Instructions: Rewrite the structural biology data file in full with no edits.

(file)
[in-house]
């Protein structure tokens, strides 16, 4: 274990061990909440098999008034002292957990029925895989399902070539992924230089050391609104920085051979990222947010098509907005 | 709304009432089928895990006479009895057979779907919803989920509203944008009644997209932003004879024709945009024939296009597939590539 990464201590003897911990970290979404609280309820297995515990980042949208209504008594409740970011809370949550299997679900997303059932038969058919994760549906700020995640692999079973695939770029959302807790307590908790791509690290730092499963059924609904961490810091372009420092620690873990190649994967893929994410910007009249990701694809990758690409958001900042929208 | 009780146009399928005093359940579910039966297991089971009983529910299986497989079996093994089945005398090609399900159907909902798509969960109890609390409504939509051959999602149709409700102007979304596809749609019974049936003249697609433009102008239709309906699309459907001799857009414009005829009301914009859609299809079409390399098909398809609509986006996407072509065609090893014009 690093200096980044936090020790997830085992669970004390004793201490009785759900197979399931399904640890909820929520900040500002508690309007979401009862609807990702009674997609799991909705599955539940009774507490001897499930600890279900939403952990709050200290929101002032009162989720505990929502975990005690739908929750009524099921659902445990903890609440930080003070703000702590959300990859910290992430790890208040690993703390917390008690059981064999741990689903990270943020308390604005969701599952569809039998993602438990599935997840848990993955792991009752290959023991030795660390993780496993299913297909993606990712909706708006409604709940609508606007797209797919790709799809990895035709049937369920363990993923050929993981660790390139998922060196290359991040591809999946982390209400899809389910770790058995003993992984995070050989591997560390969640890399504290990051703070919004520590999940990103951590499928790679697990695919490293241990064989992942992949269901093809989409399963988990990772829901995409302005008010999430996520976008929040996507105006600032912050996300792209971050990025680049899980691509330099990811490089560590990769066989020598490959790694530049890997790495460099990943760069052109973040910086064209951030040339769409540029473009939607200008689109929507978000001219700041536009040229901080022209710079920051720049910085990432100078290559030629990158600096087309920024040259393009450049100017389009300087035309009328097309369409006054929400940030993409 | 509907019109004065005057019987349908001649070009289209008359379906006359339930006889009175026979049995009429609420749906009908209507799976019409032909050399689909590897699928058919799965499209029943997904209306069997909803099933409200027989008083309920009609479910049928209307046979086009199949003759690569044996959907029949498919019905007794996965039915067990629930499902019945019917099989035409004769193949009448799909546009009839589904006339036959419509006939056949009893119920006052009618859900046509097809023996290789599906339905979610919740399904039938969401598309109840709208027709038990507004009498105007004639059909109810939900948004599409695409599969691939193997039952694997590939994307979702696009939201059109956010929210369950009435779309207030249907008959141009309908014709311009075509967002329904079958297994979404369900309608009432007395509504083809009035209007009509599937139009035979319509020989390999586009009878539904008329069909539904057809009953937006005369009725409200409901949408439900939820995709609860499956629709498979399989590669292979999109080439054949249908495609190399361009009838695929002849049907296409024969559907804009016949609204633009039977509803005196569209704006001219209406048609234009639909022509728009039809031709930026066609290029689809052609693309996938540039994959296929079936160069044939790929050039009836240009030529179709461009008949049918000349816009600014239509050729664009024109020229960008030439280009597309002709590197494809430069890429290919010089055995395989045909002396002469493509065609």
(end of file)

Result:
[in-house]
């Protein structure tokens, strides 16, 4: 274990061990909440098999008034002292957990029925895989399902070539992924230089050391609104920085051979990222947010098509907005 | 709304009432089928895990006479009895057979779907919803989920509203944008009644997209932003004879024709945009024939296009597939590539 990464201590003897911990970290979404609280309820297995515990980042949208209504008594409740970011809370949550299997679900997303059932038969058919994760549906700020995640692999079973695939770029959302807790307590908790791509690290730092499963059924609904961490810091372009420092620690873990190649994967893929994410910007009249990701694809990758690409958001900042929208 | 009780146009399928005093359940579910039966297991089971009983529910299986497989079996093994089945005398090609399900159907909902798509969960109890609390409504939509051959999602149709409700102007979304596809749609019974049936003249697609433009102008239709309906699309459907001799857009414009005829009301914009859609299809079409390399098909398809609509986006996407072509065609090893014009 690093200096980044936090020790997830085992669970004390004793201490009785759900197979399931399904640890909820929520900040500002508690309007979401009862609807990702009674997609799991909705599955539940009774507490001897499930600890279900939403952990709050200290929101002032009162989720505990929502975990005690739908929750009524099921659902445990903890609440930080003070703000702590959300990859910290992430790890208040690993703390917390008690059981064999741990689903990270943020308390604005969701599952569809039998993602438990599935997840848990993955792991009752290959023991030795660390993780496993299913297909993606990712909706708006409604709940609508606007797209797919790709799809990895035709049937369920363990993923050929993981660790390139998922060196290359991040591809999946982390209400899809389910770790058995003993992984995070050989591997560390969640890399504290990051703070919004520590999940990103951590499928790679697990695919490293241990064989992942992949269901093809989409399963988990990772829901995409302005008010999430996520976008929040996507105006600032912050996300792209971050990025680049899980691509330099990811490089560590990769066989020598490959790694530049890997790495460099990943760069052109973040910086064209951030040339769409540029473009939607200008689109929507978000001219700041536009040229901080022209710079920051720049910085990432100078290559030629990158600096087309920024040259393009450049100017389009300087035309009328097309369409006054929400940030993409 | 509907019109004065005057019987349908001649070009289209008359379906006359339930006889009175026979049995009429609420749906009908209507799976019409032909050399689909590897699928058919799965499209029943997904209306069997909803099933409200027989008083309920009609479910049928209307046979086009199949003759690569044996959907029949498919019905007794996965039915067990629930499902019945019917099989035409004769193949009448799909546009009839589904006339036959419509006939056949009893119920006052009618859900046509097809023996290789599906339905979610919740399904039938969401598309109840709208027709038990507004009498105007004639059909109810939900948004599409695409599969691939193997039952694997590939994307979702696009939201059109956010929210369950009435779309207030249907008959141009309908014709311009075509967002329904079958297994979404369900309608009432007395509504083809009035209007009509599937139009035979319509020989390999586009009878539904008329069909539904057809009953937006005369009725409200409901949408439900939820995709609860499956629709498979399989590669292979999109080439054949249908495609190399361009009838695929002849049907296409024969559907804009016949609204633009039977509803005196569209704006001219209406048609234009639909022509728009039809031709930026066609290029689809052609693309996938540039994959296929079936160069044939790929050039009836240009030529179709461009008949049918000349816009600014239509050729664009024109020229960008030439280009597309002709590197494809430069890429290919010089055995395989045909002396002469493509065609």